ManCas

Member
Messages
111
...I used .11's for a lot of time.. recently had to go down to .10's cause I am recovering of some pretty heavy tendonitis, and bends were giving me a hard time. A couple months ago I put a 10-52 set (light top/heavy bottom) and have been pretty happy with them. Now I only use 11's on a guitar I have tuned down a whole step. Both are strats.
 

dwolfggc

Member
Messages
434
Yeah, i never do much more than 1 step bends. The 11s don't feel stiff though, like acoustic strings do. Maybe its just those years of playing acoustic.
 
Messages
8
The gauge of string is a very personal choice.I prefer heavy strings for a bigger sound on my strat although I was in a band years ago and the other guitarist used 8's and sounded great.Your world.
 

JeffOlson

Member
Messages
2,906
I will use 12s or 13s on some guitars, but I do not make subtle, nuanced bends on those guitars. It is impossible! For lead guitar, I use 9s or 10s on a 25.5-inch scale guitar--because I bend A LOT when I play lead. My #1 guitar (a CS Tele) has 10s on it (Thomastik-Infeld Blues Sliders), but I will often use TI flat-wounds in 12s on a thinline Tele I use for jazz (again, with no real bends to speak of).
 

southpaw pete

Member
Messages
1,337
Yeah, I was mostly an acoustic player for well over a decade, playing "bridge cables" as my father-in-law calls them (12-56) on my acoustic. When I started playing more electric, I was playing with lighter strings like you mentioned. Now I'm playing 11-49 with a wound 3rd (D'Addario EXL115W). Makes such a huge difference for me.
 

Structo

Member
Messages
9,553
About a year ago I made the move to 10-46 strings.
They really do sound better especially on a clean tone.

Some scale lengths are harder to bend than others but can be done.
I can't see going back to 9's unless I get to old to play the 10's.
 

Agramal

Member
Messages
1,221
That's nice ladies, but step aside...

I have 12-56's on the Tele...Not Even Slinky's. :boxer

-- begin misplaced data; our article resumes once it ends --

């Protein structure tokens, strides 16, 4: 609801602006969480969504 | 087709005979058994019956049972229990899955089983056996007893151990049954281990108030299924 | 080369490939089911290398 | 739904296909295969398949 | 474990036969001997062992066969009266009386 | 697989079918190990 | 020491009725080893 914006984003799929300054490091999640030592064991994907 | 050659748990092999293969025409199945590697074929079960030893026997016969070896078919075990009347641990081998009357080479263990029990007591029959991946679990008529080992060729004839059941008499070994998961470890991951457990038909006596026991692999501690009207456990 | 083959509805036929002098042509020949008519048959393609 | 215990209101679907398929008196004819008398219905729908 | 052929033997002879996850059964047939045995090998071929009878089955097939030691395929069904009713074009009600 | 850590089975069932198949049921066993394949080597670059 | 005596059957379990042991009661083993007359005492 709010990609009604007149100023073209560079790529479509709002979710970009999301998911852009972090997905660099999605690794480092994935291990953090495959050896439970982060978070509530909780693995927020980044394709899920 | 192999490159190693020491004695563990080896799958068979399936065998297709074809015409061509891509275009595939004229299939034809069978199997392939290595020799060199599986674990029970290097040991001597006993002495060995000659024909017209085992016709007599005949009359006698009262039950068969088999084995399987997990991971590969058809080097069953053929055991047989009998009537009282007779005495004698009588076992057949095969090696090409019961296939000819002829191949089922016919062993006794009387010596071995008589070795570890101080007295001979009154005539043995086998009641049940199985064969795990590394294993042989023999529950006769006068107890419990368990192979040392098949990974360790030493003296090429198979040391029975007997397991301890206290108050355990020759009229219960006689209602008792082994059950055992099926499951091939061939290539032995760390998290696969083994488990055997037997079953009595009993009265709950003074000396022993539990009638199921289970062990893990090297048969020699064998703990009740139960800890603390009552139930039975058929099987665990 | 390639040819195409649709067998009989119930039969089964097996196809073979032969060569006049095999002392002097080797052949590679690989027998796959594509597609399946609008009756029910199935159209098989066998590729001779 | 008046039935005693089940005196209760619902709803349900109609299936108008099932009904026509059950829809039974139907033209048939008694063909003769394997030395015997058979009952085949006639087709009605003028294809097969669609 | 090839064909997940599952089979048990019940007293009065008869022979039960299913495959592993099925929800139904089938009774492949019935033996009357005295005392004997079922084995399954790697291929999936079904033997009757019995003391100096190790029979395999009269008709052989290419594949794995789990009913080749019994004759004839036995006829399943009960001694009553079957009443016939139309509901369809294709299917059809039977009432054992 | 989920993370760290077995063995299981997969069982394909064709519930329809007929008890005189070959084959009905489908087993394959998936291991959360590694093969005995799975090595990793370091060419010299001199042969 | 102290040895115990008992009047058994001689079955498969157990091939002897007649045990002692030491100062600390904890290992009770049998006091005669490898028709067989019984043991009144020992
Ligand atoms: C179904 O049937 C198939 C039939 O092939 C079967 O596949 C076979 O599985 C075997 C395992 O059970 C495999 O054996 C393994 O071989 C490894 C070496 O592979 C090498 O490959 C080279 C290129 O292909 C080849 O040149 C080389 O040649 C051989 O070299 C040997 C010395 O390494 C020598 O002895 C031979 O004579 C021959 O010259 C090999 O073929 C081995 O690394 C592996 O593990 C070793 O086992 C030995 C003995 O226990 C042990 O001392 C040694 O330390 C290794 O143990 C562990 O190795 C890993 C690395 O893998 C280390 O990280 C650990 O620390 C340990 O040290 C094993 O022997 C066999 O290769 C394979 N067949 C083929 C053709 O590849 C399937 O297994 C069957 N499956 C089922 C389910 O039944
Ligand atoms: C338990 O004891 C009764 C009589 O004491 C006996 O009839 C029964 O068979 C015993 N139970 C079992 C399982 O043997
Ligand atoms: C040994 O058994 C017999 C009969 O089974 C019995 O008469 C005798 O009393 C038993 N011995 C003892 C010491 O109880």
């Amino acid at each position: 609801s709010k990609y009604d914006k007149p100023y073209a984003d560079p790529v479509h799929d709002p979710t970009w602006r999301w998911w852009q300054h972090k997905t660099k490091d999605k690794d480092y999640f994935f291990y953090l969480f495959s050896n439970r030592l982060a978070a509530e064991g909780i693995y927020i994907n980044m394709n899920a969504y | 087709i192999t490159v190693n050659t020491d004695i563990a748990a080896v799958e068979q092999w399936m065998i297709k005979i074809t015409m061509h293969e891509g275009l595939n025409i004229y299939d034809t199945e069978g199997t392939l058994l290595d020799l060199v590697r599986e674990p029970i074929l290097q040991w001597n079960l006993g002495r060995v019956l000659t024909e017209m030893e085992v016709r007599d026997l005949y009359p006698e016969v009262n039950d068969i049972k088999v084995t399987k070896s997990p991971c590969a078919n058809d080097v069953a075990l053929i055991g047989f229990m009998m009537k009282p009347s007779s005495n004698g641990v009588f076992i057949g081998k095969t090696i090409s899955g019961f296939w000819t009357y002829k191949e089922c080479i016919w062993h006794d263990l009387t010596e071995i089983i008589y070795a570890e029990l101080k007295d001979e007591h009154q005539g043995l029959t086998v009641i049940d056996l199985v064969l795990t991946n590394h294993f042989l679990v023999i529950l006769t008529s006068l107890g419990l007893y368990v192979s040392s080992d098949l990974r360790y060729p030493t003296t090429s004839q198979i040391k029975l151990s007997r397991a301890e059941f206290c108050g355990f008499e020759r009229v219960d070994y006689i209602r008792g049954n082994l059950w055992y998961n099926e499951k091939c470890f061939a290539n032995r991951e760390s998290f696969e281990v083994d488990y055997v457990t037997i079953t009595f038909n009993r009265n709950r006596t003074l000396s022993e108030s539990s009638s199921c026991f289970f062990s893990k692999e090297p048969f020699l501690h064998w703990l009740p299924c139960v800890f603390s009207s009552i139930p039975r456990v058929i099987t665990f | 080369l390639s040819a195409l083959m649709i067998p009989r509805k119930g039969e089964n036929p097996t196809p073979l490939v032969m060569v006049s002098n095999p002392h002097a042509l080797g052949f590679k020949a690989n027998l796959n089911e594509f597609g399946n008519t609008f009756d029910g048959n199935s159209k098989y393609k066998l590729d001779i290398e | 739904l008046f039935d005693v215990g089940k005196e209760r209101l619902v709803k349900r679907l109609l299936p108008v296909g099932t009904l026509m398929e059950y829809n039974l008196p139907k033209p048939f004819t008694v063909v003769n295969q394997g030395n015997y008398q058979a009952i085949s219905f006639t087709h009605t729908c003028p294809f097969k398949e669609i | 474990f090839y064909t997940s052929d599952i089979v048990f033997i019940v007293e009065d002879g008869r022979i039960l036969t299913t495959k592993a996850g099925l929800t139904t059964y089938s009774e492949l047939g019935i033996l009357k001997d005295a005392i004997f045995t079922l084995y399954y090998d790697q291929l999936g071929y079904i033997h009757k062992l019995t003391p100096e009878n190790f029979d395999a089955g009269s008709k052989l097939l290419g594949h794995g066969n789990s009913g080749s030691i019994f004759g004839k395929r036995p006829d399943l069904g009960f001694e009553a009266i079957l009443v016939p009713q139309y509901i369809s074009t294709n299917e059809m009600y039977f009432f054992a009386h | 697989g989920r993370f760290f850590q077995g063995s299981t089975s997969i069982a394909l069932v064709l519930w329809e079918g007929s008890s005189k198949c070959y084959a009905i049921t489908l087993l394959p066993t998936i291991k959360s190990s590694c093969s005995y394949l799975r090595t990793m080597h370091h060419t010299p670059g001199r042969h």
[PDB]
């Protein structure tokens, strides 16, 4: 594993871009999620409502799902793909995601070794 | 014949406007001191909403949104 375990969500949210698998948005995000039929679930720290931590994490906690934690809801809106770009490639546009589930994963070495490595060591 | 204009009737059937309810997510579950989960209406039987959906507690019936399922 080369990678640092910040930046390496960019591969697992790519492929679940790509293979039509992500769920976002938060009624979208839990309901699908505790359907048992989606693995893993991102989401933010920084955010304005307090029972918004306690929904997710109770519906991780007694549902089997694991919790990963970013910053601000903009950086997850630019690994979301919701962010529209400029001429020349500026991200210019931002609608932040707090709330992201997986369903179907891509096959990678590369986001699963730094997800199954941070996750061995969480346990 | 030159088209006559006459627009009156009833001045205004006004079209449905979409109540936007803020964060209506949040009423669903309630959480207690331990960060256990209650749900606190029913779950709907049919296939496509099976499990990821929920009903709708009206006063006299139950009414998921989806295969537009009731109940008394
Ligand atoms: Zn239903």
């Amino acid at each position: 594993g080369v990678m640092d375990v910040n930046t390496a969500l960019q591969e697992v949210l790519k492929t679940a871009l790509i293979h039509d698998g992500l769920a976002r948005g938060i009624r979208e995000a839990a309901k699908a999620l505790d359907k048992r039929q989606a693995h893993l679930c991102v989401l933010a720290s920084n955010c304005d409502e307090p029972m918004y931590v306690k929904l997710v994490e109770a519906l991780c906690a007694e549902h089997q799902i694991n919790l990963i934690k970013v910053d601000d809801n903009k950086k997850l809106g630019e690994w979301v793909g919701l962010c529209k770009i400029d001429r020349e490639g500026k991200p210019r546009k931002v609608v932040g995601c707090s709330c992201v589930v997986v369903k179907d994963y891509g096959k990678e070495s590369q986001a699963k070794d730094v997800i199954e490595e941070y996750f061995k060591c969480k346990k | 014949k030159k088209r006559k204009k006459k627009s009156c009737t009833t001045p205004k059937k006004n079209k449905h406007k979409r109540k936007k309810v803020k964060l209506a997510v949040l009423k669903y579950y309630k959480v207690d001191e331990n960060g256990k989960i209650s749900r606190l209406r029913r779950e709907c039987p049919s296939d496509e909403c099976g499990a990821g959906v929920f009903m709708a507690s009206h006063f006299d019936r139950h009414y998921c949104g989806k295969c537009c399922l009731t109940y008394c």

(oh, and 11-50 flatwounds on the Gretsch.)

Needless to say there are no bends to speak of...

I have 12s on my Tele too, tuned to standard, and I bend all over the place.

I have 13s on my LP and bend all over the place.

I have 14s on my baritone and bend all the time.

:BluesBros
 

Flyin' Brian

Member
Messages
30,426
Simple......Whatever works.

I have Fender scales, Gibson scales, solid bodies semi hollows and an archtop.

11 is the highest gauge I use. People love the way my guitars play, most like my tone and most importantly I like the way that they play and sound.

As far as mellow and full, few people are as mellow sounding as Metheny and he uses 11s.

Jim Hall is known to use an unwound G to facilitate wrist vibrato. His sound is pretty darned good as well.

Like I said....whatever works.
 

chervokas

Member
Messages
6,839
I'm a .011-.050 man myself on most of my guitars--I like the resistance in the bends, allows me to be more accurate on the slow, half-step bends I play most often. I keep one Gibson scale guitar strung with .10s for more bendy rock leads. I also like a wound G string on guitars which I play with some open tunings so that the intonation is purer on the chord voicings that mix a bunch of fretted and open notes.
 

PedalFreak

Silver Supporting Member
Messages
6,315
I was in the same boat. Started out as an Acoustic player using 12's and 13's. Then when I started playing electric a friend picked some strings up for me, Hybrid Slinkys 9-46. Put them on and thought "what is this?!?!" Couldn't play. Strings were WAY too small, way to low.

Took my acoustic and my electric in and asked for a set of 12's for electric. Then had them set up my electric like my acoustic :D Loved IT!

I went from 12-54 or 13-56 on my electrics, now I play anywhere from 11-50 to 11-54. I have a couple guitars with 10-46 or 10-50 on them. But mainly play the 11-52 or 54.